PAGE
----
FIA sheds light on ‘unsustainable’ deficit dismissed by Todt

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The FIA has released new information about its difficult financial situation in response to former president Jean Todt’s suggestion that the severity of the governing body’s deficit has been overstated.

A year ago, current president Mohammed Ben Sulayem revealed that among his priorities in taking office was tackling a $20 million deficit inherited from the FIA’s previous administration.

"There was a financial issue that we didn't know about," he said at the time. "We had a deficit, even before the pandemic, but I'm pleased to have cleared that."

But this week, in an interview published in French daily L’Equipe, Todt criticized Ben Sulayem’s negative portrayal of the institution’s fiscal situation.

"Each year, the accounts have been largely profitable, except the last two years, marked by the COVID crisis, which could have finished the federation if we had not succeeded in quickly building the conditions which allowed F1 to be the first international competition to be organised despite the lockdowns."

Responding to Todt’s comments, the FIA maintains that the situation has not been exaggerated. Instead, it has provided more details about the state of the finances when Ben Sulayem took over, stating that they were "unsatisfactory and unsustainable."

In the face of declining revenue amidst the COVID-19 pandemic, the FIA's operating losses escalated from €12.8 million in 2019 to €24 million in 2021.

However, upon Ben Sulayem's assumption of the presidency, the governing body implemented cost-cutting measures and revenue-generating strategies, resulting in a significant reduction in the operating loss to €7.7 million in 2022 and a projected loss of €3 million for its fiscal year 2023.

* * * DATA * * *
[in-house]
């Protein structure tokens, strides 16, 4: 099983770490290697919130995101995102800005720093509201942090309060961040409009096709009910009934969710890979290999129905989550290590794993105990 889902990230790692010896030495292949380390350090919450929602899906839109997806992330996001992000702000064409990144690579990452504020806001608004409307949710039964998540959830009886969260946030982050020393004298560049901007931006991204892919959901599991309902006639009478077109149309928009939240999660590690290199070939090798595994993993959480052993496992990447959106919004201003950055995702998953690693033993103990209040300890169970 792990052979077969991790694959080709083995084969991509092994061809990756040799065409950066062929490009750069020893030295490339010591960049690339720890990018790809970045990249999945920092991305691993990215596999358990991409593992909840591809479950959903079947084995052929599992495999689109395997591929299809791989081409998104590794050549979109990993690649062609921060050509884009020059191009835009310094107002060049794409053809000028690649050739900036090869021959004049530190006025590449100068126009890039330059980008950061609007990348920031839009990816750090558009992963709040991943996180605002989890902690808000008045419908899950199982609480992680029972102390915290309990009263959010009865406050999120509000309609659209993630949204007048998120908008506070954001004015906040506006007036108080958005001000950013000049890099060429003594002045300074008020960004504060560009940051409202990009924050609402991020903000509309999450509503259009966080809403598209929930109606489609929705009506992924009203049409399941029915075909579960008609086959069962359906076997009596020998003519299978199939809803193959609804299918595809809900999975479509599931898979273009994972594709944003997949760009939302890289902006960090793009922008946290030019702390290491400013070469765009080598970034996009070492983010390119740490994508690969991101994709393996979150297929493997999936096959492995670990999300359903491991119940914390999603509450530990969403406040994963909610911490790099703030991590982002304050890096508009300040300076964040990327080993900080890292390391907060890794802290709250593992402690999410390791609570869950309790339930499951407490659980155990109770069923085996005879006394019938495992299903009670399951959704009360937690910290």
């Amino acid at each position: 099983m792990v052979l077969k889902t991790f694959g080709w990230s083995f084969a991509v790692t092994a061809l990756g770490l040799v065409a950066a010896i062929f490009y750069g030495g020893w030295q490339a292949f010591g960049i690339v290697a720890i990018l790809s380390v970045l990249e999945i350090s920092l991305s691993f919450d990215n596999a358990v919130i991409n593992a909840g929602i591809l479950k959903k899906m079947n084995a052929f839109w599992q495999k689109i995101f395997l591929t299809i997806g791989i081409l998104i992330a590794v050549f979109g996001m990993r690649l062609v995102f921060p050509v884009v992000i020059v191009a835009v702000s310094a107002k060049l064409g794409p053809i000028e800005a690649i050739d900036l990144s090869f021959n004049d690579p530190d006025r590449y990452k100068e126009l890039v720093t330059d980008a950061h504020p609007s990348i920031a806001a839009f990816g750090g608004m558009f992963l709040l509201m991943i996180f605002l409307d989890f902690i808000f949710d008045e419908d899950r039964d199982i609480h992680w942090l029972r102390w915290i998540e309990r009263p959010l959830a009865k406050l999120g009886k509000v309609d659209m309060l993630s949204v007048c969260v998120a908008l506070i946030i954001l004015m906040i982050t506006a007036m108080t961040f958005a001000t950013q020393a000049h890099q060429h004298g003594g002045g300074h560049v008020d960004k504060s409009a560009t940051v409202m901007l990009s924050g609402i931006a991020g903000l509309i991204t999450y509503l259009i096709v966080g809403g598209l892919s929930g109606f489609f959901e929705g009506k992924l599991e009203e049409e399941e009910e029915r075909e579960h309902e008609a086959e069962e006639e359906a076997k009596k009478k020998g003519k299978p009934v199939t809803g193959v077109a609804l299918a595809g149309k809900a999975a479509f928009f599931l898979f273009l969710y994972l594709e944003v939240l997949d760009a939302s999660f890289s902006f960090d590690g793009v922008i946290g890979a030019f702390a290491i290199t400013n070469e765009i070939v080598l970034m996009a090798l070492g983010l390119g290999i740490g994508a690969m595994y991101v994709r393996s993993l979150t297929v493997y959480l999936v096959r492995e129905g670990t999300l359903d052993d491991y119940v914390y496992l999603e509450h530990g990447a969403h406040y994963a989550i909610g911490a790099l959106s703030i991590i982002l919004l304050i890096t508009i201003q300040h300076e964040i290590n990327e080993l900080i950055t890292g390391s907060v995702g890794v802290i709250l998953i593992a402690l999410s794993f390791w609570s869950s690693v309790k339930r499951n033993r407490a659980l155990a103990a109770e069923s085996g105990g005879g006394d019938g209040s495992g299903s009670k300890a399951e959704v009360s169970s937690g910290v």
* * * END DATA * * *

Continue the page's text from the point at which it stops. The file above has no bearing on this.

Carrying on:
The FIA now aims to further shrink the deficit in 2024 and achieve a balanced operating result by 2025, ensuring its financial stability for years to come.

"As the FIA president outlined during the annual general assemblies week in Baku, the FIA has been transparent in revealing that soon after the new presidential team took office, the financial state that was discovered was unsatisfactory and unsustainable," explained a spokesperson for the FIA.

"The federation was incurring significant losses.

"The senior leadership's mission is to sustain the FIA, and while we are not for profit, we do need to at least have balanced books and ideally create a surplus to strengthen equity for unforeseen events and to invest in research and development in the areas of safety, technology, and regulation across sport and mobility and to meet our primary purpose of supporting our member clubs.

"We will be releasing figures for 2021-22 in the coming weeks and 2023 figures in mid-June 2024 for the extraordinary general assembly."

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